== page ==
The Fishermen

19-28 July

Adapted for the stage by Gbolahan Obisesan, The Fishermen is a play about the Agwu family, who suffer the terrible consequences of a dark prophecy. Four brothers, just children, once close to one another, become separate, distant and suffer tragedy.

Eight years later, there is a reunion between two brothers Ben and Obembe. They reminisce about their childhood. The story goes that Ikenna, Boja, Obembe and Benjamin were four brothers who fancied themselves as fishermen, even though it was forbidden to fish in the local river. They went fishing without the permission of their parents until they found out and put a stop to it. The father wanted his sons to grow up to be successful as doctors and lawyers, protesting that he sweats to send them to school to receive a good Western education and yet they choose to be fishermen.

They talk about how all those years ago they met a madman at the river who made a violent prophecy that came to torment the family.

Still haunted by what took place, the reunited Ben and Obembe revisit past territory. It was January 1996 when they gave up their passion for football and became fishermen. “Could we have stopped it?” they ask. “Could we have changed it?” They were going to become a professor and the family doctor. Why did they become fishermen?

And then, for a long time, there was no fishing.

Originally written by Nigerian writer Chigozie Obioma, the debut novel became a global hit on publication in 2015. Jack McNamara, who directed the stage version at Home theatre recently, points out the differences between the novel and the play: “Whilst the novel is a family saga populated by many characters, the play boils the action down to just two people. We still meet the other characters, but only through the prism of the two brothers. I am fascinated with the idea that siblings hold traces of their wider family within them.”

Watching this concise stage version, one does wonder to what extent the themes and characterisation of the book will naturally be missing in a short stage adaptation. In fact, the play serves as a taster, a teaser, and encourages one to pick up the book to appreciate the story in its full glory. There are hints in the play at the postcolonial themes that are surely explored more fully in the book.

Michael Ajao and Valentine Olukoga, who play Ben and Obembe, respectively, are very talented at skilfully and energetically relaying to the audience a narrative that encapsulates not only their journeys, but also those of the other members of the Agwu family.

Sadia Habib

Photo inset by Pamela Raith Photography.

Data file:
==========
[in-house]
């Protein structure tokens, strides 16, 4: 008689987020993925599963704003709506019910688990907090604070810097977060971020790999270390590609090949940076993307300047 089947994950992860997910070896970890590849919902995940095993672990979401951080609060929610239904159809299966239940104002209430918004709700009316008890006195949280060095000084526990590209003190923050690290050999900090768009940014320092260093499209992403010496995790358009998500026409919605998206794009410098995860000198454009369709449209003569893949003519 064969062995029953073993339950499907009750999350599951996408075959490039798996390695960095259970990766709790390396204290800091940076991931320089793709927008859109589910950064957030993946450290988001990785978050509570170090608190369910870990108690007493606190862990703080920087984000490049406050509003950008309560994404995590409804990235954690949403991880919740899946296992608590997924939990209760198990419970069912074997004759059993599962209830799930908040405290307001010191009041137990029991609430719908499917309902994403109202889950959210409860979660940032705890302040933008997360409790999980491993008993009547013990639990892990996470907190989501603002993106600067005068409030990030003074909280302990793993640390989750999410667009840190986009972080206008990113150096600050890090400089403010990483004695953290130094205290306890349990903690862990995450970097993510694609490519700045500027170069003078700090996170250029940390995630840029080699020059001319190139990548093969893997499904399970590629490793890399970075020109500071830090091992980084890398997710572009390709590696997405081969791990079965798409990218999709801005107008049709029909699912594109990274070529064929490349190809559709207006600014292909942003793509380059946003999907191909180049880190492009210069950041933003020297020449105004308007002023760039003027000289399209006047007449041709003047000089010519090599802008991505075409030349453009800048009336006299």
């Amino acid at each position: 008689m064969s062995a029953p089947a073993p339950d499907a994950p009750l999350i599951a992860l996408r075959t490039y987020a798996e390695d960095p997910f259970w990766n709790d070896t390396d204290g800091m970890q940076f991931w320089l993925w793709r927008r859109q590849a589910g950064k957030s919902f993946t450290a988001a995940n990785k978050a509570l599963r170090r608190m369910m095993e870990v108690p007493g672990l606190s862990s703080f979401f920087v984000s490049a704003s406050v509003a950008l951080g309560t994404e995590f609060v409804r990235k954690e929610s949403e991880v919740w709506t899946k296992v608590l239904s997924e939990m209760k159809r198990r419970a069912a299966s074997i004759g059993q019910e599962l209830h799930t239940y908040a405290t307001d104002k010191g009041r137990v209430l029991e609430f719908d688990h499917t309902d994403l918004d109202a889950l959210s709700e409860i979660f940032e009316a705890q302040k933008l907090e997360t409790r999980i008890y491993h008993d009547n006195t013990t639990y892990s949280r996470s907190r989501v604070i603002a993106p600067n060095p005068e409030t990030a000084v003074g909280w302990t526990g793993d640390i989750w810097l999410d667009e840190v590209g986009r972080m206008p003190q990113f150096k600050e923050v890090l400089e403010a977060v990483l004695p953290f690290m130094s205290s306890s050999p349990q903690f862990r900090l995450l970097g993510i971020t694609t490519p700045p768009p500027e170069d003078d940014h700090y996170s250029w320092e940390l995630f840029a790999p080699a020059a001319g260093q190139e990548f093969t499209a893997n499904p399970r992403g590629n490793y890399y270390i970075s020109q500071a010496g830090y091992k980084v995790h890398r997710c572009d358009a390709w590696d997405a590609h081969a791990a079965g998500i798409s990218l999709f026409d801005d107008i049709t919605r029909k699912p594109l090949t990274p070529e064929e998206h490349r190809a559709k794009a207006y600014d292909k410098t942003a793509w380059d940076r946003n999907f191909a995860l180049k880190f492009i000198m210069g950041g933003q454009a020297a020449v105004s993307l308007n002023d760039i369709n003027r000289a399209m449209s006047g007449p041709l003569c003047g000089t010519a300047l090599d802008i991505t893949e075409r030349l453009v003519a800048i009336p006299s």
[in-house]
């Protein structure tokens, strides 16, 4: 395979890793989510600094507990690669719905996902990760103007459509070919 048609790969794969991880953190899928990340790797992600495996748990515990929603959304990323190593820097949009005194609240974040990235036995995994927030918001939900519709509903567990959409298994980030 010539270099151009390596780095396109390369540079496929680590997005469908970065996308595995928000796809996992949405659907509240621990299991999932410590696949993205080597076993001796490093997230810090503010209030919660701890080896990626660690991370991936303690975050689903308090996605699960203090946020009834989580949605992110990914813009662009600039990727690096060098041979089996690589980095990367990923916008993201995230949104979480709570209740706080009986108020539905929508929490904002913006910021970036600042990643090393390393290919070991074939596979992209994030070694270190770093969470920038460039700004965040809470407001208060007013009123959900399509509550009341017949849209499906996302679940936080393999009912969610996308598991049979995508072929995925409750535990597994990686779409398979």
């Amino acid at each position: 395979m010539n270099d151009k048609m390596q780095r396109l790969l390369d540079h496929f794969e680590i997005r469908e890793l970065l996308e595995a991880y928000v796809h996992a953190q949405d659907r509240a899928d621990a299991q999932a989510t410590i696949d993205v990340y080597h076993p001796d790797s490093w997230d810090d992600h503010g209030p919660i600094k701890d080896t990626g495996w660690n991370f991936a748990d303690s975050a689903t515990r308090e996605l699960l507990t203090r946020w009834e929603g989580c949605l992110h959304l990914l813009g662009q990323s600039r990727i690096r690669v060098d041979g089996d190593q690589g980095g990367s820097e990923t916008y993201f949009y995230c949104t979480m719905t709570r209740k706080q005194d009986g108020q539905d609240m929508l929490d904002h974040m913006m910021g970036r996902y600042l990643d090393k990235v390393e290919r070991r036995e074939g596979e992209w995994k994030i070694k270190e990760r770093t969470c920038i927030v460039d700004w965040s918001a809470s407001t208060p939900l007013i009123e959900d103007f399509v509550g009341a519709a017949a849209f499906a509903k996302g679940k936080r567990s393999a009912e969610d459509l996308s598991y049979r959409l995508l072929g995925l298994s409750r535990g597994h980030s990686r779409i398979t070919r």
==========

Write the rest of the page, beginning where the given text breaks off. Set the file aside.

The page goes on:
The Reluctant Fundamentalist

1 July
Bradford Literature Festival

On a hot and humid 1 July, we travelled across the Pennines to see the National Youth Theatre’s The Reluctant Fundamentalist, a novel written by Mohsin Hamid and adapted for the stage by Stephanie Street. Though director Prasanna Puwanarajah couldn’t have planned it, Bradford’s heat and humidity that day aptly reflected the references by the protagonist to Lahore’s weather, one of the play’s settings.

The play’s philosophical start drew in its audience with questions of ‘Who am I?’ and ‘Why am I here?’ channelled via someone who had travelled over 7,000 miles to meet Changez (Akshay Sharan): “I am flattered you made the effort”. More penetrating and pensive contemplation followed: ‘Where are you from?’ and ‘Who have we loved?’ The audience is asked, ‘Who have you loved?’ And what of the places that have shaped us? Changez can name three.

The audience participate by pondering identities, while being served cardamom infused Lahori masala tea and samosas by Hafez. Sipping the finest tea in a Lahore café, served by his big brother, Hafez, Changez takes on a journey with him where we meet the significant others in his life in the US. One is Chuck (Adam Wadsworth), with whom he landed a dorm, who invited him to Greece on an Ivy League holiday. Both go on to make the shortlist at Underwood Samson. There is Jim (James Dorman) - a big boss at Underwood Samson - who would give Changez a grilling at the interview, before hiring him as he was hungry and had a temper.

This is a different world, a corporate world, an American world. A world he is seduced by. He is the ‘other’, but doesn’t fully realise it yet. Underwood Samson - a firm with a competitive, cutthroat environment – is hard to get in and hard to stay in. Changez does both, for a while. Colleagues toast the company credit card - “May their limits be as high as the Manhattan skyline” - leading to uncomfortable silence when a colleague asks Changez if he drinks. Changez’ new ‘normal’ is a hotel room that costs more per night than his brother’s monthly pay.

There’s also Erica (Alice Harding); troubled, grieving Erica with an aching heart. Stage lights brightened to reveal clarity when she was there. Her home is Chris, who she sees everywhere; in the park, in the mirror, at the bottom of the rockpool.

But this journey with Changez is about more than his relationships with these Americans, it’s also about his relationship with America in the aftermath of 9/11. “You give off a strong sense of home,” Erica tells him. In many ways, New York City was like coming home, too, but, as Changez explains, “You don’t see the colour of your faces or your parents when you are a child, but then one day you do.” We see Changez’s life change as he increasingly becomes more and more ‘othered’; his life overcome with conflicts and tensions.

The National Youth Theatre has successfully pulled off a succinct, powerful stage production of a memorable book about identity and belonging in an increasingly racist and Islamophobic world. It’s especially triumphant in engaging the audience with Changez’ worlds, as we see his experiences of the American Dream.

Sadia Habib